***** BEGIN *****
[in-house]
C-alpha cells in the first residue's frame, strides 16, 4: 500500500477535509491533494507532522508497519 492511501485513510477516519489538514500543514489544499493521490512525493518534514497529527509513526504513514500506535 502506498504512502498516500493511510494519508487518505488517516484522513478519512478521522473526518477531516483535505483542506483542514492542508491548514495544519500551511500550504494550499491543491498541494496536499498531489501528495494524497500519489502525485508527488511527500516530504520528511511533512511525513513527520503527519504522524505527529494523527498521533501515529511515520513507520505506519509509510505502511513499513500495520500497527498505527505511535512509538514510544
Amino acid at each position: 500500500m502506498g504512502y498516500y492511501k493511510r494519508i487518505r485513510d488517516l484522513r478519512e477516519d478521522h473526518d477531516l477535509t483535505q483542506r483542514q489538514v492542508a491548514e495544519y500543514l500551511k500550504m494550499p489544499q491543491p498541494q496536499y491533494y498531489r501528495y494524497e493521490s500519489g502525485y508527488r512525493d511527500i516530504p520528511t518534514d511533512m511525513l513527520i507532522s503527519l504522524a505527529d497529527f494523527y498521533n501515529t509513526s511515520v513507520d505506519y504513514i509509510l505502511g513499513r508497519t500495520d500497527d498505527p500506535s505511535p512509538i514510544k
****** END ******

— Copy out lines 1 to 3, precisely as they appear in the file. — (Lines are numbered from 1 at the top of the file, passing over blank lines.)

[in-house]
C-alpha cells in the first residue's frame, strides 16, 4: 500500500477535509491533494507532522508497519 492511501485513510477516519489538514500543514489544499493521490512525493518534514497529527509513526504513514500506535 502506498504512502498516500493511510494519508487518505488517516484522513478519512478521522473526518477531516483535505483542506483542514492542508491548514495544519500551511500550504494550499491543491498541494496536499498531489501528495494524497500519489502525485508527488511527500516530504520528511511533512511525513513527520503527519504522524505527529494523527498521533501515529511515520513507520505506519509509510505502511513499513500495520500497527498505527505511535512509538514510544
Amino acid at each position: 500500500m502506498g504512502y498516500y492511501k493511510r494519508i487518505r485513510d488517516l484522513r478519512e477516519d478521522h473526518d477531516l477535509t483535505q483542506r483542514q489538514v492542508a491548514e495544519y500543514l500551511k500550504m494550499p489544499q491543491p498541494q496536499y491533494y498531489r501528495y494524497e493521490s500519489g502525485y508527488r512525493d511527500i516530504p520528511t518534514d511533512m511525513l513527520i507532522s503527519l504522524a505527529d497529527f494523527y498521533n501515529t509513526s511515520v513507520d505506519y504513514i509509510l505502511g513499513r508497519t500495520d500497527d498505527p500506535s505511535p512509538i514510544k